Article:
From David Bowie in January to this week's back-to-back deaths of mother and daughter Debbie Reynolds and Carrie Fisher, 2016 saw the passing of many notable people — politicians, celebrities and heroes. Here's a glimpse of just some of the luminaries and legends we lost this year.
David Bowie, Jan. 10, age of 69 after an 18-month-long battle with cancer. The singer-actor rose to fame in the early 1970s, and shook up financial markets in 1997, forgoing future royalties by auctioning bonds linked to future revenues from his CD sales.
Alan Rickman, Jan. 14, age 69. The British actor was perhaps best remembered for his role as Severus Snape in the "Harry Potter" films. Rickman appeared in each movie of the film franchise, which Forbes says generated about $10 billion from 2001 to 2011.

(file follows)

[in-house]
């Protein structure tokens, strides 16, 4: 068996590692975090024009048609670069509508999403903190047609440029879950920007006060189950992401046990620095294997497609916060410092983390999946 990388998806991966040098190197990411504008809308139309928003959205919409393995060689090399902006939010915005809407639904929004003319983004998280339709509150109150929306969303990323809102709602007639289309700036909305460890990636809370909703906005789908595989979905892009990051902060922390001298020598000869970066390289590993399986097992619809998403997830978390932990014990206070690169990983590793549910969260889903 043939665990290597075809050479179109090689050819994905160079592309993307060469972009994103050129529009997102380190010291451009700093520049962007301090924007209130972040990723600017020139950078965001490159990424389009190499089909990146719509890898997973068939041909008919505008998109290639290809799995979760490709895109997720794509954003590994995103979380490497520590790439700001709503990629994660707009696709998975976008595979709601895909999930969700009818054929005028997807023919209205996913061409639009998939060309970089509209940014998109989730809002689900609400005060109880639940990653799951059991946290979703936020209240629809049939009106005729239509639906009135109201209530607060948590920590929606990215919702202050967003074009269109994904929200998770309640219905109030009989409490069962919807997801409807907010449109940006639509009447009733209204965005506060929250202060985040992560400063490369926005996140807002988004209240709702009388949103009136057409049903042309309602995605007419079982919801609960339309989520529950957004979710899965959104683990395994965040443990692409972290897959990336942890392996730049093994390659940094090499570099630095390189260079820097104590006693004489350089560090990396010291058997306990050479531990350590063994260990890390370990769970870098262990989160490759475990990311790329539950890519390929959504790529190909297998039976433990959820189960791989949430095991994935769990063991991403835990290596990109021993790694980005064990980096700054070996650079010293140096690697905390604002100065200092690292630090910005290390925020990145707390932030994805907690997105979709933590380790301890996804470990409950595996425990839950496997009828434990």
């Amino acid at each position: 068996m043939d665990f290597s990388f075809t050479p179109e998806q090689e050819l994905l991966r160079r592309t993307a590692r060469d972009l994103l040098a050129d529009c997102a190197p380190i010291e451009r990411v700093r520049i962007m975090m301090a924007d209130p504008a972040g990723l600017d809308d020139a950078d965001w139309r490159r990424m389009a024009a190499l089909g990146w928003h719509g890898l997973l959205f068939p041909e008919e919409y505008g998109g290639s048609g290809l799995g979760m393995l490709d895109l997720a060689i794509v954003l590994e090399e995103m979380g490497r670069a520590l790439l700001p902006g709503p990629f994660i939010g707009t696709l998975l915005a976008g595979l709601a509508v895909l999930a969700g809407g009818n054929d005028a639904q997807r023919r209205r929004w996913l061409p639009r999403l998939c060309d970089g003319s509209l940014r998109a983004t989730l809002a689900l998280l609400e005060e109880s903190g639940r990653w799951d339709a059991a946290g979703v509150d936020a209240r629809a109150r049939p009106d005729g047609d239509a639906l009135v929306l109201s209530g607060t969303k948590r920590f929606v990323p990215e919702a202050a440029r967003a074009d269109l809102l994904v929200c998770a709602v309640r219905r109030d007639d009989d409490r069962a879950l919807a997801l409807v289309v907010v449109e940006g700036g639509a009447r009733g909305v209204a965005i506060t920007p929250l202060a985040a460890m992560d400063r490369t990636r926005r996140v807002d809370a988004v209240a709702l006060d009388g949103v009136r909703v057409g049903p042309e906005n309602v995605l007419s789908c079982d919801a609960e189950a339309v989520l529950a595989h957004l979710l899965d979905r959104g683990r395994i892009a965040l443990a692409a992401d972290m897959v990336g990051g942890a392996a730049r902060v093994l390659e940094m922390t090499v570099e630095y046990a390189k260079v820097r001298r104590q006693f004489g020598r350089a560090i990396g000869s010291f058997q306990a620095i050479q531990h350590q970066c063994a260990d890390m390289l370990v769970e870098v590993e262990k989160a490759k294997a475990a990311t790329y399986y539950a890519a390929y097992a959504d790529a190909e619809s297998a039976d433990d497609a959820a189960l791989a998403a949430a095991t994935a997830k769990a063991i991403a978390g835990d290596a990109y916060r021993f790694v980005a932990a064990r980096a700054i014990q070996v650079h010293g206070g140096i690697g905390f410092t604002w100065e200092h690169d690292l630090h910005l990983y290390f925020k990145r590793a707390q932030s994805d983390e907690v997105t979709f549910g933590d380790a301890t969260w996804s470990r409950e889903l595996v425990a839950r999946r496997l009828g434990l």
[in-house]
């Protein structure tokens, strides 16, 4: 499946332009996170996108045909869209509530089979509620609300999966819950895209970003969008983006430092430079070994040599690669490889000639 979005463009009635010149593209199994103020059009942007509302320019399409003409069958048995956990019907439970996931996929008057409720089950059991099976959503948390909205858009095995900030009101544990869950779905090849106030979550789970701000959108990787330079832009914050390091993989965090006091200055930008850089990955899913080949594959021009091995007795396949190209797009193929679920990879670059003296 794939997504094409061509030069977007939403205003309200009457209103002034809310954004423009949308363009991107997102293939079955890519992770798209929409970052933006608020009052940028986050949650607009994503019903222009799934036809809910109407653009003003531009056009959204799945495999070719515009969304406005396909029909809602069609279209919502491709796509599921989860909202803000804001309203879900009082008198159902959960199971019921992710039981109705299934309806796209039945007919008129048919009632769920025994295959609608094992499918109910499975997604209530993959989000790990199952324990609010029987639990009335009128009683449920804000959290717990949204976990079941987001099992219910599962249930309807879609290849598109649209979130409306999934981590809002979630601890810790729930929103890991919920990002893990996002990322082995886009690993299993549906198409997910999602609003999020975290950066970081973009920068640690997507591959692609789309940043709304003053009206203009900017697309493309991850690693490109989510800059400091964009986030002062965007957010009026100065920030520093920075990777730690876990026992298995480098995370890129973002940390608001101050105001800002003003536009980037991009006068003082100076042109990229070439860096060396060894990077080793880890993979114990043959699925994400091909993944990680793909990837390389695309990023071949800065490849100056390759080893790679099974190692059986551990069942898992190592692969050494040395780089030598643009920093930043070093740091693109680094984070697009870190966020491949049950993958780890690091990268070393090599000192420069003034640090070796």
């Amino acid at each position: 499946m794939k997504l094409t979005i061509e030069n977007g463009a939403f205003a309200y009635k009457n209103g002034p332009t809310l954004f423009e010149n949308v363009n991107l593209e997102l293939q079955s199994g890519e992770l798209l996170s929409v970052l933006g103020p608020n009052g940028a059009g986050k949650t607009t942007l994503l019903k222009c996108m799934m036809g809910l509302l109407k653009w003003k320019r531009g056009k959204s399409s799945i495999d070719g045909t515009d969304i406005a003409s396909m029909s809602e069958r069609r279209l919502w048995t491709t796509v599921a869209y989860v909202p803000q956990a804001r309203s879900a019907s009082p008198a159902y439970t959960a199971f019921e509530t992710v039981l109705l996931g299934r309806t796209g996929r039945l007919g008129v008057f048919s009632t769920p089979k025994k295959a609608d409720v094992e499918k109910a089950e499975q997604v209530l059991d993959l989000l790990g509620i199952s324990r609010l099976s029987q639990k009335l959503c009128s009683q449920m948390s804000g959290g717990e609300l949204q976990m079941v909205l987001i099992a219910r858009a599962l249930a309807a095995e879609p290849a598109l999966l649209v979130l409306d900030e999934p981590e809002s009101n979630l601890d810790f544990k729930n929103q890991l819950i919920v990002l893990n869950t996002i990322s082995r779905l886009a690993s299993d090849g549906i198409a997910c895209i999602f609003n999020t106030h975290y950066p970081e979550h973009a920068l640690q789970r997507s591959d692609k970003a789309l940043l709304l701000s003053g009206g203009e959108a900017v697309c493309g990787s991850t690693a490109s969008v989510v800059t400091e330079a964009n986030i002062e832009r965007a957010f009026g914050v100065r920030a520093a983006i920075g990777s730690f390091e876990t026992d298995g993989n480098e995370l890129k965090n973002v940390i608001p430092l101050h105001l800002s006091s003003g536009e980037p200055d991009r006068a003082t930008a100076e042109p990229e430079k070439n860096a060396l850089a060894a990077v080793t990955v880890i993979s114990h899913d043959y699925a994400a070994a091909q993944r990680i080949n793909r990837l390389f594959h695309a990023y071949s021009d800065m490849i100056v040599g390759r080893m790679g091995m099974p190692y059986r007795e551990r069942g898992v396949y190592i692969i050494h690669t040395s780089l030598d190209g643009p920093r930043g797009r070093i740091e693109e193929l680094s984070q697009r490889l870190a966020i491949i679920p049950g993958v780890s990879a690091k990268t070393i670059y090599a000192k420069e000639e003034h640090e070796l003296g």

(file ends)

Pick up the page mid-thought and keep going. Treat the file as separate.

Glenn Frey, Jan. 18, age 67. The guitarist was a founding member of the Eagles. After the rock band separated, Frey had a successful solo career, recording the songs "The One You Love," "Smuggler's Blues" and "The Heat Is On."
Abe Vigoda, Jan. 26, age 94. The Brooklyn-born actor portrayed Salvatore Tessio in the blockbuster hit "The Godfather" and Detective Phil Fish in TV's "Barney Miller."
Antonin Scalia, in his sleep the night of Feb. 12/13, age 79. One of the Supreme Court's staunch conservatives, Scalia was known for his sharp comments on and off the bench.
Boutros Boutros-Ghali, Feb. 16, age 93. The Egyptian diplomat was the first U.N. secretary-general from Africa. He also helped negotiate his country's peace deal with Israel.